The results from this are pretty good and quite often get within the narrowest bracket I defined of 0 to 0.1 standard deviations from the “norm”. However the further you get along the picking process the more susceptible it becomes to a very strong or weak player unbalancing the teams. Because of this I implemented a second step that would be difficult to justify if dealing with very large data sets. I look for swaps between teams that would make ratings closer until no further improving swaps are possible. This routinely gives extremely close ratings, is simple, fast and easy to implement.

I have no doubt improvements in measurements are possible, the death of Trueskill is an annoyance as the eerie qualities of Bayesian analysis produce excellent results to this kind of problem, and I’ve considered ways of bringing it back but not had the time to experiment with them. Admittedly the patent problem with Microsoft might rear its head if I succeeded. However just plugging in a pet statistic without testing is not acceptable to me, a lot of things were tried and discarded because they didn’t work (including a number of very surprising factors) and I wouldn’t call adding something without proper analysis because someone likes it an improvement.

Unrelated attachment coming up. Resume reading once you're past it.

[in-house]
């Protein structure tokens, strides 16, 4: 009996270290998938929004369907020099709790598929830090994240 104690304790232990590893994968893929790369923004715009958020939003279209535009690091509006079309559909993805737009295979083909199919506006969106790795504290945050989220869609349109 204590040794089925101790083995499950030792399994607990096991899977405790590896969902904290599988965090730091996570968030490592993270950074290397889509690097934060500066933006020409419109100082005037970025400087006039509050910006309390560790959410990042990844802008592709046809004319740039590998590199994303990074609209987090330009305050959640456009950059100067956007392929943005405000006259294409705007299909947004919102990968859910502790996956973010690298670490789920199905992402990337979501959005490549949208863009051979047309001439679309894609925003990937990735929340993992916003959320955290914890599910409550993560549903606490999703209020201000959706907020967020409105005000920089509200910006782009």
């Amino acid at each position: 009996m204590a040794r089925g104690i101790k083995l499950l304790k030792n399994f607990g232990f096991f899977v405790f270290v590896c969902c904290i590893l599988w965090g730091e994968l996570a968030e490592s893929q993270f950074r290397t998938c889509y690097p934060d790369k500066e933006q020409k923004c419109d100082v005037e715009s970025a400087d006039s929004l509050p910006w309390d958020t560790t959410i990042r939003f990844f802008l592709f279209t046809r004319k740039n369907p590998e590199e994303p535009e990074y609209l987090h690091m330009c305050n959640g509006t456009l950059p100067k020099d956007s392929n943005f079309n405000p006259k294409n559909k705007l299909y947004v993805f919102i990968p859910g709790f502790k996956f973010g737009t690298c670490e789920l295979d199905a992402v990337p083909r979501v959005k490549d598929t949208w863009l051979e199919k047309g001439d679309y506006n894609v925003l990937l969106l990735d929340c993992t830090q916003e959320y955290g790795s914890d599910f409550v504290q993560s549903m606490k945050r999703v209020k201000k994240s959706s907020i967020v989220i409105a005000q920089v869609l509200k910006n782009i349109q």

Finally there is the strong possibility of tiered lobby play with a mature data set. As the best players float to the top there’s every chance of segregating out the plebeians to provide more specialised services for all, no abusive carries smashing the bottom 10% of players whilst spamming binds and no witless medics standing there in confusion while their team screams “right click!!!” in mumble – that they haven’t joined. There is of course the potential for problems. In any pre conceived group, let’s say “prem players only” there are going to be weaker individuals. They will eventually lose their points and fall to a lower tier, so it has to be accepted that if you’re using the rating to create playing levels it’s not a friends club. If there’s no segregation necessary then it’s perfectly fine in this scenario.

In the wild